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Jewish Property Claims (part 3): Wjro, Czech Jewish Leaders Clash over Restitution Efforts

As the World Jewish Restitution Organization and local Jewish community leaders work together to secure the return of Jewish properties seized during and after World War II in Eastern and Central Europe, disagreements are bound to occur.

But nowhere have these disputes become more apparent than in the Czech Republic.

The WJRO has signed agreements with the local Jewish communities in 10 eastern European countries – the Czech Republic being one of three exceptions – to work together for the restitution of communal property and to establish foundations to jointly manage returned properties.

But despite these agreements, local communal leaders have somewhat different goals from the WJRO.

While the WJRO has also to consider the broader interests of the international Jewish community when seeking restitution, local leaders are frequently arguing to retain control over any restituted property, and the income derived from it, solely for the benefit of their own community.

Conflicts and debates have resulted from these differing interests, but they are generally resolved to the satisfaction of both parties.

Peter Feldmeyer, the president of the Hungarian Jewish community, spoke of the amicable resolution of these debates during an interview at the recently held 10th Global Assembly of the World Jewish Congress.

“We have to create a foundation that will oversee the management of restituted properties” in Hungary, he said, adding that his community was debating with the WJRO “who will have the majority of seats on the governing board” of the foundation.

But for all the disagreements on this issue, he said, “we have very good relations with the WJRO.”

Similar assessments could be heard from other communal leaders attending the Jan. 22-24 WJC assembly in Jerusalem.

But an entirely different sentiment was expressed by Thomas Kraus, the executive director of the Federation of Jewish Communities in the Czech Republic.

Interviewed in his office at the historic Jewish Town Hall in Prague, Kraus accused WJRO Deputy Chairman Naftali Lavie of “blackmailing” the local Jewish federation.

“Naftali Lavie has said that if we won’t cooperate with the WJRO, we can forget about assistance from” the Conference on Jewish Material Claims Against Germany and from the American Jewish Joint Distribution Committee, Kraus said.

“And we are dependent on this help,” he added.

Kraus added his suspicion that the WJRO was behind the Claims Conference’s recent refusal to give a grant to the Prague Jewish Federation for the development of three Jewish communities outside Prague.

The Claims Conference, which Kraus said has been very generous to Czech Jewish communities in the past, said no to a grant, but agreed to a loan.

“This is unacceptable to us because our community is in a state that we cannot pay it back,” said Kraus.

“We don’t know if there is a connection to our problems with WJRO, but there are too many coincidences,” he added.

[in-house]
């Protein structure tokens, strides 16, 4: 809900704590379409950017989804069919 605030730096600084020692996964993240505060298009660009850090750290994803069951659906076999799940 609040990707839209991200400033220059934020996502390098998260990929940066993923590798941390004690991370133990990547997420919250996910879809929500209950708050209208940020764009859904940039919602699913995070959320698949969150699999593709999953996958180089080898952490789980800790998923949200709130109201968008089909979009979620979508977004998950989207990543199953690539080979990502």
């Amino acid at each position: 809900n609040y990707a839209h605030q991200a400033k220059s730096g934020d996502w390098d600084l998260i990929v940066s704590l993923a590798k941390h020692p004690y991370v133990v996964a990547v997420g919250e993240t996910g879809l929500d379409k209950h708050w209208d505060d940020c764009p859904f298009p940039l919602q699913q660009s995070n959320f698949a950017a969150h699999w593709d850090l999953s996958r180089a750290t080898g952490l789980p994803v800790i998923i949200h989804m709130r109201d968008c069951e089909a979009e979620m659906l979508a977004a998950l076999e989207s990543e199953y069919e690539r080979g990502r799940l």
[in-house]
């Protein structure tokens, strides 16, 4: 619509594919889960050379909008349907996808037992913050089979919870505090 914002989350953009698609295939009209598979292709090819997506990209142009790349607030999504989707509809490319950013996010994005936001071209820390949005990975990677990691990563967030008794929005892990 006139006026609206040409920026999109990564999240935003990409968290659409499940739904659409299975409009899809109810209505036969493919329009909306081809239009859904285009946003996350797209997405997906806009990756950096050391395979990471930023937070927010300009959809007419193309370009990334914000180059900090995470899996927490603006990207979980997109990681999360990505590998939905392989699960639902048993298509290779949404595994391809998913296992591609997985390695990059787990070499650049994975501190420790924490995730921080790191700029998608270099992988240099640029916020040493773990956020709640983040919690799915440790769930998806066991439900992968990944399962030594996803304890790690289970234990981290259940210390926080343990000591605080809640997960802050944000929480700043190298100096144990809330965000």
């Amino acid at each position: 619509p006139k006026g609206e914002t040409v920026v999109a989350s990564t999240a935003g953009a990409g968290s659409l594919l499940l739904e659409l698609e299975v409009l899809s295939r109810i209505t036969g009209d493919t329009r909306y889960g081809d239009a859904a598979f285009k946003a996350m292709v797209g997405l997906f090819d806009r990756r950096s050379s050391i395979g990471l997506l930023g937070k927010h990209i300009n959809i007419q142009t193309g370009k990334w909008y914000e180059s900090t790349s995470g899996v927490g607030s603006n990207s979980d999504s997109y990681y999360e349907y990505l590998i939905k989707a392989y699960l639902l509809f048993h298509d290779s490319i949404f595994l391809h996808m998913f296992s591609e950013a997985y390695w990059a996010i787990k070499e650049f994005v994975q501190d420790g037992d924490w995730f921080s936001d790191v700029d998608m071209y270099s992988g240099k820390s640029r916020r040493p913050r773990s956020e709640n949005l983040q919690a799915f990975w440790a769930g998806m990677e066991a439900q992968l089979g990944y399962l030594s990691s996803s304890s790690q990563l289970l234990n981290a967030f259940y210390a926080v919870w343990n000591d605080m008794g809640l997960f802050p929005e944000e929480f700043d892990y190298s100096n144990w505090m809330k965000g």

Czech Jewish Federation President Jan Munk, along with spokesman Jiri Danicek, criticized the WJRO for seeking the restitution of more communal properties than the federation itself was seeking from the Czech government.

“The WJRO wants the situation to be just as it was before the war,” said Danicek. “But they can’t see the complications.

“The WJRO does not understand the reality of Czech life,” he added.

Munk said that, unlike the WJRO, the local federation had to contend on a daily basis with governmental and public opinion toward the Jewish community’s restitution efforts.

“Unfortunately, the attitude of Mr. Lavie was very ultimative. He refused to consider the political and legal [intricacies] of the issue,” Munk said.

WJRO Chairman Israel Singer, in an interview during the WJC assembly in Jerusalem, disputed the Czech Jewish leaders’ charges on Lavie’s behalf.

“We’re story we’ve not come as far with the leaders of Prague’s Jewish community as we have with other local communities.

“It is our goal to work for the local community – and to work for their benefit,” he said, adding, “We want to help them maximize what they can get back.”

Singer was also quick to defend Lavie’s abilities as a negotiator.

“Lavie is a seasoned diplomat who participated in the Camp David negotiations [that led to a 1979 peace treaty between Israel and Egypt].

“I don’t believe he participated in blackmail,” Singer said, adding, “I am sure no such untoward activities have taken place.”

Singer suggested the possibility that the Czech Jewish leaders had come under the pressure of their government to fight the WJRO’s efforts at seeking a more far-reaching restitution of Jewish property.

“Jews should speak for the Jewish side, not the government side,” Singer said.

A source with the WJC who asked not to be identified had a similar assessment.

“The Czech government is holding up the local community to pressure the WJRO,” the source said.

If indeed there were members of the Czech government who thought they could put behind-the-scenes pressure on Czech Jewish leaders, Singer said, the time had come to show them that times had changed.

“Not everyone is used to the new requirements of democracy, which requires transparency in the process” of making restitution, he said.

“This matter should be adjudicated in the halls of Czech justice – if they are willing to help,” said Singer, who added the WJRO’s goal as it pertained not only to the Czech Republic, but to all its restitution efforts throughout Eastern Europe:

“We want open agreements openly arrived at.”

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